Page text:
If ever Ladysmith’s Festival of Lights had an award for unsung hero, Gord Cargill would arguably be the strongest candidate.
Yet 20 years ago upon arriving in Ladysmith from Calgary, he had no idea he’d inevitably become a vital part of the town’s iconic event.
For umpteen years Cargill, now 72, has been making up directional signs used for drivers on Light Up night, in order to navigate them safely around town.
But it didn’t all start that way.
“Back around 1999, there was a room upstairs from where the library now is and a little something was happening,” told Cargill. “I walked in and introduced myself and Duck Paterson (now part of Ladysmith’s council) asked me to come to this meeting.”
To that meeting he went and, as a result, was placed in charge of rooftop operations for the festival by a man named Brad McCluskey.
Cargill admits he was surprised by the approach but decided to take up the offer alongside his friend Dave Reynolds.
“We were placed in charge of the rooftop operations. Basically we used to start in the middle of September and go around decorating the rooftops of service stations, traffic circles, 49th Parallel Grocery store, credit unions — one of the service stations we used to decorate was actually where Tim Hortons now is.”
However, despite the effort, the new lighting arrangement in town wasn’t welcomed by everyone initially.
“[At the start] we did get some trouble as people were like why are you putting all these lights up, Santa’s not here for another three months.”
It wasn’t all plain sailing for Cargill either.
“Every Saturday morning, Dave and I used to go around the rooftops month after month decorating. We had all sorts of decorations and lights and every Friday before the event we would test out the whole town [and turn on the lights].”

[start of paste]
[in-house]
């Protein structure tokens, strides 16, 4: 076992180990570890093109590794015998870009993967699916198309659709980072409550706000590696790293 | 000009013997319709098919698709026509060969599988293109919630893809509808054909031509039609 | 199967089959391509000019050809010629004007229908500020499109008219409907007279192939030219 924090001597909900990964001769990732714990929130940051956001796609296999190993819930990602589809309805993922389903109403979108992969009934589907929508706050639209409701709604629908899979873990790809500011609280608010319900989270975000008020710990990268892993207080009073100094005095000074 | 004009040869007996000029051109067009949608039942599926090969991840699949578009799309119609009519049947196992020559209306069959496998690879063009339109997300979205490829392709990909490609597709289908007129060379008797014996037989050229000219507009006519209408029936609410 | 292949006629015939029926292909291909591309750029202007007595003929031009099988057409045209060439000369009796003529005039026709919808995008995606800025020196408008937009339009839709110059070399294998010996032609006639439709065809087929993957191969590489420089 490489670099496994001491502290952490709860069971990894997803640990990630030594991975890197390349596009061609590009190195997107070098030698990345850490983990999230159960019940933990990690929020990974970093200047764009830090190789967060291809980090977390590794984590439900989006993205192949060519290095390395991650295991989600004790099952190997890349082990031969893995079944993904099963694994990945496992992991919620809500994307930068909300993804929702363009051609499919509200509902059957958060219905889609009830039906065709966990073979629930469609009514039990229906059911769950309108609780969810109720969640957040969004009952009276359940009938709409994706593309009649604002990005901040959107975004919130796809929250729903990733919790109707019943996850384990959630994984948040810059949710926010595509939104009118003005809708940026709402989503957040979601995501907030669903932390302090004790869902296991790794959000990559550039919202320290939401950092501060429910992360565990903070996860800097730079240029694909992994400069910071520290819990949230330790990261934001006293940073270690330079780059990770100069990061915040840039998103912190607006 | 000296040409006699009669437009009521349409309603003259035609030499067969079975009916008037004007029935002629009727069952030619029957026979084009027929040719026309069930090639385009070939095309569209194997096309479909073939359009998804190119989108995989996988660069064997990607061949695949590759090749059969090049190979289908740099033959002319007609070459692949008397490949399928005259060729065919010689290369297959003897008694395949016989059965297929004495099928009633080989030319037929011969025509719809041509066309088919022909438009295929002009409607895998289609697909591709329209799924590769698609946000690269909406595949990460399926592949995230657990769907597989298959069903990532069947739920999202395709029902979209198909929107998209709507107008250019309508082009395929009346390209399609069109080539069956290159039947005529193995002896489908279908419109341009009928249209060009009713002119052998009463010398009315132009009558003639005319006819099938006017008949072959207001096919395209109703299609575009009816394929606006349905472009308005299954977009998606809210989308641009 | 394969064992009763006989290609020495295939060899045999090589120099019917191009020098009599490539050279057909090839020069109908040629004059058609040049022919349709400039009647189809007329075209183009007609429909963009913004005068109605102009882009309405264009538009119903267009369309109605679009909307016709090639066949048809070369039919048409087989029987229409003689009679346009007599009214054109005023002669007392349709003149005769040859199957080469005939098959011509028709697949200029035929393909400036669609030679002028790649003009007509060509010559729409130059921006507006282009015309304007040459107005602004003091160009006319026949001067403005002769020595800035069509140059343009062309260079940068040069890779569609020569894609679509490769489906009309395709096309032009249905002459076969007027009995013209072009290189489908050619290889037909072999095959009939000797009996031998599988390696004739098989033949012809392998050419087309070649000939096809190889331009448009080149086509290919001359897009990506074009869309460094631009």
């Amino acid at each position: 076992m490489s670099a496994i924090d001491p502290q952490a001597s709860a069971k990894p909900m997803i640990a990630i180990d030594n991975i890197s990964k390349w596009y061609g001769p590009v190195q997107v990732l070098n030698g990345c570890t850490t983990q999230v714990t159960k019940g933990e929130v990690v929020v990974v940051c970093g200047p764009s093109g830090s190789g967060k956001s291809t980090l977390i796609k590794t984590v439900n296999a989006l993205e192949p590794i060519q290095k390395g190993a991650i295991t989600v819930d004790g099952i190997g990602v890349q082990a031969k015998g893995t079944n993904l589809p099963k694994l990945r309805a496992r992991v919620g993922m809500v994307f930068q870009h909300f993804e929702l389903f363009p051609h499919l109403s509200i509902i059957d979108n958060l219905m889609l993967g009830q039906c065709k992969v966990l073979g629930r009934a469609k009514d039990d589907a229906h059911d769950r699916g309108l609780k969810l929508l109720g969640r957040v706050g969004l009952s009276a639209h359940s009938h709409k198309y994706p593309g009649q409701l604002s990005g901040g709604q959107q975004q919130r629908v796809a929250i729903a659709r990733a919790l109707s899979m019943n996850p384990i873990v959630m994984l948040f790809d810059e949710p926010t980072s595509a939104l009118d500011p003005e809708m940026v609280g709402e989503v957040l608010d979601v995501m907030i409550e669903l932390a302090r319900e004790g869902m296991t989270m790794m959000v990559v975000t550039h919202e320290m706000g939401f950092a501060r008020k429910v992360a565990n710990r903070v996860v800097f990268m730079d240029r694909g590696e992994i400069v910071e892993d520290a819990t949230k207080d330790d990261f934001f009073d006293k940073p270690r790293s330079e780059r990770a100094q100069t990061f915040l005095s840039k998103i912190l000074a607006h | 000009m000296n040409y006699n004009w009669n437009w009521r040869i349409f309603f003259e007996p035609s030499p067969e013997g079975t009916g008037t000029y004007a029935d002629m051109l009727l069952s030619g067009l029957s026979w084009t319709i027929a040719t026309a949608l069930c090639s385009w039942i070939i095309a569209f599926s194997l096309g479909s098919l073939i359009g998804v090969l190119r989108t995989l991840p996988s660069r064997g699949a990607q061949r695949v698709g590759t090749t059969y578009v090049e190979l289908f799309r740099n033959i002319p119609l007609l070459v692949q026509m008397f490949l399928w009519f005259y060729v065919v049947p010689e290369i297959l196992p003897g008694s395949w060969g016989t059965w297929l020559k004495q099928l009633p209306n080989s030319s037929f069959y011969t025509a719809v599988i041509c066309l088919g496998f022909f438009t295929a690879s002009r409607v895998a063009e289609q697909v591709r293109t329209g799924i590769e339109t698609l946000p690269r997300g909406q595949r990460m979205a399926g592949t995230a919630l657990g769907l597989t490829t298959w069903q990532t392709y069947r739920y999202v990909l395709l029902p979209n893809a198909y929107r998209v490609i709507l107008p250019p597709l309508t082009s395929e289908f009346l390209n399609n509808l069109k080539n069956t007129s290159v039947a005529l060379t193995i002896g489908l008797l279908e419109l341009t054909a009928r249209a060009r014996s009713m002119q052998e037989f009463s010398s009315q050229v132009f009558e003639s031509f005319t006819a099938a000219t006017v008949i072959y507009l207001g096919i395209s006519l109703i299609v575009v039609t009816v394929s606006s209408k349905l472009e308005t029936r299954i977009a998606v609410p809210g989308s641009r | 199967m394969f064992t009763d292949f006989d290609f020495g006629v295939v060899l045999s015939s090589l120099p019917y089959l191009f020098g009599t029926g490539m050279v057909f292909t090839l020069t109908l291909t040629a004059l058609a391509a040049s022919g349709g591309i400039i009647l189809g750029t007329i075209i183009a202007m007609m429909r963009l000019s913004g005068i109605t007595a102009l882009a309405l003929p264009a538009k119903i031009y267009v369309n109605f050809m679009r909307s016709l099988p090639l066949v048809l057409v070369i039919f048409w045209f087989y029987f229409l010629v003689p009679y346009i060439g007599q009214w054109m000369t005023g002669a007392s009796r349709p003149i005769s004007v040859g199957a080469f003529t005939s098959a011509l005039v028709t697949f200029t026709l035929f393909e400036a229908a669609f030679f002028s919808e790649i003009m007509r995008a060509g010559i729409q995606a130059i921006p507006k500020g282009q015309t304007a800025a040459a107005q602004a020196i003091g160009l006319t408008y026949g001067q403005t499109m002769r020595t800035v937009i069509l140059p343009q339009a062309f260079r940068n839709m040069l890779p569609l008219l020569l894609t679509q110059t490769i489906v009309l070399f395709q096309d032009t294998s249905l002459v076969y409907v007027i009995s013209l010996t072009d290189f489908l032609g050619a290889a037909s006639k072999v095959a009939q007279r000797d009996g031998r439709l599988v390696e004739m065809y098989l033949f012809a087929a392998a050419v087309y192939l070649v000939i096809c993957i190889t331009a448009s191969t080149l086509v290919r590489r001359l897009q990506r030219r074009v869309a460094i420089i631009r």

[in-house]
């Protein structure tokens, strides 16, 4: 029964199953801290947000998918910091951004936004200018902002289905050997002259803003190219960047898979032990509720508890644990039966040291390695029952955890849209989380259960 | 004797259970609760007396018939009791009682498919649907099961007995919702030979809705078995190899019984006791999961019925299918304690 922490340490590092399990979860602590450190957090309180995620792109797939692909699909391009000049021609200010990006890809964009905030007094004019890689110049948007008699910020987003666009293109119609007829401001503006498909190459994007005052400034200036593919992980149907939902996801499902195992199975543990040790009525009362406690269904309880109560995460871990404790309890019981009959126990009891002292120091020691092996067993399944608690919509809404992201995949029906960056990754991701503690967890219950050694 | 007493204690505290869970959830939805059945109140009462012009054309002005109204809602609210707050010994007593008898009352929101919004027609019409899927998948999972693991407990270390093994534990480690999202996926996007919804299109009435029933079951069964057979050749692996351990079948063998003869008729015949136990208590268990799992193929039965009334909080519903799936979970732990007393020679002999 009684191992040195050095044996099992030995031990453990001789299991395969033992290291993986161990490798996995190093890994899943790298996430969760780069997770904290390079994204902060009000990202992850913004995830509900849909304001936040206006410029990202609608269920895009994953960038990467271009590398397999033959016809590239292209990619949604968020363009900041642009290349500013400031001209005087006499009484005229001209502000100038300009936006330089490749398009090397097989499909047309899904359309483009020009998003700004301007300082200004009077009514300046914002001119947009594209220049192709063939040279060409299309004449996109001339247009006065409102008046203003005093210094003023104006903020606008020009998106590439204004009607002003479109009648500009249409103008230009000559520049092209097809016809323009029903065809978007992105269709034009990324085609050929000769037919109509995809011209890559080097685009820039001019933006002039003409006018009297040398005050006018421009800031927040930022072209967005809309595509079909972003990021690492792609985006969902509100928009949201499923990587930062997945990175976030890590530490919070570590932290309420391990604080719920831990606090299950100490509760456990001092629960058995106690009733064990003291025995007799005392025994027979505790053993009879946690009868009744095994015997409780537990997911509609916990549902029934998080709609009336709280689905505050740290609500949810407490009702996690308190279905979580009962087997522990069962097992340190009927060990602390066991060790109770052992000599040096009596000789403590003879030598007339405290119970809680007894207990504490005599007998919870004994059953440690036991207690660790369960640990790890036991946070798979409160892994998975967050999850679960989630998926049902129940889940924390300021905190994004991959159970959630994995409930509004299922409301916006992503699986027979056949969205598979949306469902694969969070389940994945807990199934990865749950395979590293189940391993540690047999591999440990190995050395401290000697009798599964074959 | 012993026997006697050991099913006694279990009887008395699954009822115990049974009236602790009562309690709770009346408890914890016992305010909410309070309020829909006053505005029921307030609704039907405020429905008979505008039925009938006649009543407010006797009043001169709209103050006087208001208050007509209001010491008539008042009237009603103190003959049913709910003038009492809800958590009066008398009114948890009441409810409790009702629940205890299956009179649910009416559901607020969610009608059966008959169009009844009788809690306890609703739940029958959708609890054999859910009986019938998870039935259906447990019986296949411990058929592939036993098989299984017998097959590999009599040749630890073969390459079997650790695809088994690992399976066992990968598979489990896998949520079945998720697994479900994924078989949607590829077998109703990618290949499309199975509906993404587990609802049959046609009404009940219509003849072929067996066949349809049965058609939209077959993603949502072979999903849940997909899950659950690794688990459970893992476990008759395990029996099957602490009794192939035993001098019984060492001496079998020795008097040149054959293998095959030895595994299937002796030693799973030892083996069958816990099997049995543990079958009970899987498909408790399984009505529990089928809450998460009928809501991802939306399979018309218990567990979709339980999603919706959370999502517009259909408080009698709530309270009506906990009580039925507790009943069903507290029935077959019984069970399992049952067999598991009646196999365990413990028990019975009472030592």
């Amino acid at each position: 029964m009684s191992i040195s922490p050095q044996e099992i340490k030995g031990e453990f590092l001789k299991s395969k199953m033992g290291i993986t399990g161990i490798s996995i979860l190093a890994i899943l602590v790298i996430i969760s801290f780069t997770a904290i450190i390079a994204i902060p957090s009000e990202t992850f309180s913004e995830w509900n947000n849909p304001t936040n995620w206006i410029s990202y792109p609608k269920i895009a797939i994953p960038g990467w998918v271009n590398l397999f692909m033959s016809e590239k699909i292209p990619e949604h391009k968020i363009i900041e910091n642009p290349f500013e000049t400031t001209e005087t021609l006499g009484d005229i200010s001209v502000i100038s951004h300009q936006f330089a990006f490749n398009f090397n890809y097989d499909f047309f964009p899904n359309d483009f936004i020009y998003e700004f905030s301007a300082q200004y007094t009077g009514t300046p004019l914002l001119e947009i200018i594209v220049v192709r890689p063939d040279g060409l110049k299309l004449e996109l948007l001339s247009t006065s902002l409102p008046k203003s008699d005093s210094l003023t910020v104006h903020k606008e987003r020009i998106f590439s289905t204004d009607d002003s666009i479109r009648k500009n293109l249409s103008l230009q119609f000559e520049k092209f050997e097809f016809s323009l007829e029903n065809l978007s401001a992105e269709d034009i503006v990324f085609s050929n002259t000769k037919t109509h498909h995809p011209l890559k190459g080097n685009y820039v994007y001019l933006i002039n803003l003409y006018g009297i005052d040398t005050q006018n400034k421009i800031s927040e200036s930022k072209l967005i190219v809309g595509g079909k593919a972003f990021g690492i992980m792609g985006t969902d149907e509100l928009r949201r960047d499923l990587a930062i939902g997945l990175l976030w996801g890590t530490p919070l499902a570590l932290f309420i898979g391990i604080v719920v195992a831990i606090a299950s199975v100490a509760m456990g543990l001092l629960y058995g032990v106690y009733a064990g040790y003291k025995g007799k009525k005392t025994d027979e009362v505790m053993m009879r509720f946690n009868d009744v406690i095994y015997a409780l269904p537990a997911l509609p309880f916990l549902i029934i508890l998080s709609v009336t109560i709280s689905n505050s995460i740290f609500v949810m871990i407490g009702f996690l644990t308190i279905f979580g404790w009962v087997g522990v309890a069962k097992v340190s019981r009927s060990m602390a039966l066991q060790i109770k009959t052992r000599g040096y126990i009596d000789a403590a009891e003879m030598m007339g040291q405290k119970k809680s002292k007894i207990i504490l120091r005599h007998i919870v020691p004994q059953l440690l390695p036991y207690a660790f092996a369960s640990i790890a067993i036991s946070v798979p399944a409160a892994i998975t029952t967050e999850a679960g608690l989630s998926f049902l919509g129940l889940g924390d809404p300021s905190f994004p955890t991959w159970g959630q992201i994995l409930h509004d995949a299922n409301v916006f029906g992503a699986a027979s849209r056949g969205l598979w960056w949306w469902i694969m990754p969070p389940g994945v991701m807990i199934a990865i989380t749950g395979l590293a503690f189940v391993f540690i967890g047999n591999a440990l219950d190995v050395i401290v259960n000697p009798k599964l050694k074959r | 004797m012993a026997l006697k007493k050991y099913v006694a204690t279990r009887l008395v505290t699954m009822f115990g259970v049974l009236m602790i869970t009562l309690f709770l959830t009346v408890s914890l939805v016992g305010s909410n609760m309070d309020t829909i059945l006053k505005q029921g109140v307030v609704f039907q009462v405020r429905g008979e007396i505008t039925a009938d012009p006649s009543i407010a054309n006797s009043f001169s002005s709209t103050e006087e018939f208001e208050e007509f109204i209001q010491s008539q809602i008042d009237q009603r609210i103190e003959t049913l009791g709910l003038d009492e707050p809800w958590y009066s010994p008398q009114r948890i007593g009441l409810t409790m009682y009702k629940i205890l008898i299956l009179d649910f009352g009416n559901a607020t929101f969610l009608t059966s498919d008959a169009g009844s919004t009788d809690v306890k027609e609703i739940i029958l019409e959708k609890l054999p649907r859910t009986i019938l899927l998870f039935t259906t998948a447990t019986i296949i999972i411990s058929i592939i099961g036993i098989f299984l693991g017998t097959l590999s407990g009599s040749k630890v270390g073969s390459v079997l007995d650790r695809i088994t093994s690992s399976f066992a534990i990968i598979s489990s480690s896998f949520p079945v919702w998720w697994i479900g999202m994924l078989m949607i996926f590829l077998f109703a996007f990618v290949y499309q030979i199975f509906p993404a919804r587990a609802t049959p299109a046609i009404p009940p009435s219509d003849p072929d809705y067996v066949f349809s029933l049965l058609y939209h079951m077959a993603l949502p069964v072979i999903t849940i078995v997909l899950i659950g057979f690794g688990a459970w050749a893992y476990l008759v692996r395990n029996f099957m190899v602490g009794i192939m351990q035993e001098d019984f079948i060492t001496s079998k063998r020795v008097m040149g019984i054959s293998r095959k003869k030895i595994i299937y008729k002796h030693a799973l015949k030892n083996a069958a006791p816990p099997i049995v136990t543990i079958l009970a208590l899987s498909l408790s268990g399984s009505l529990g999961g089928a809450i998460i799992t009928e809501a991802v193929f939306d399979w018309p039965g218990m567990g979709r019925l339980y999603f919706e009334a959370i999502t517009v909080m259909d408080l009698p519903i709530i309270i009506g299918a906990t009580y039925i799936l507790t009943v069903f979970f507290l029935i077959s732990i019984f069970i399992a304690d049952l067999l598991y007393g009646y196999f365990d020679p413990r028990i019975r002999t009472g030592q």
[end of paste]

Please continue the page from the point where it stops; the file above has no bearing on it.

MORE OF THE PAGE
“We needed to do this so we knew that when Santa Claus turned up all the lights would go on. I remember the first year though, half the lights didn’t come on as we had a problem with the wiring.”
Nowadays, Cargill still has an instrumental role with the directional signs and even makes up some of his own with a bit of design work and paint.
“We use directional signs to help people get around Ladysmith on the night of the light up,” he said. “I really don’t know how I got into it, it just became part of my job. My son’s got involved recently too as he works for a sign company up in Parksville.”
Cargill explained that signs are placed “from the liquor store all the way up 1st Avenue” and signs are also displayed around many other traffic areas as well as the cemetery and some local churches that are used for parking on Light Up night.
The corner of Kitchener Street will also contain one of Cargill’s iconic signs to present an area for handicap parking.
“People often ask me when is it exactly that I put the signs up as I’m never seen by anybody. My wife and I start putting the signs up at 7 o clock in the morning the day of the light up.”
Light Up night this year is November 28.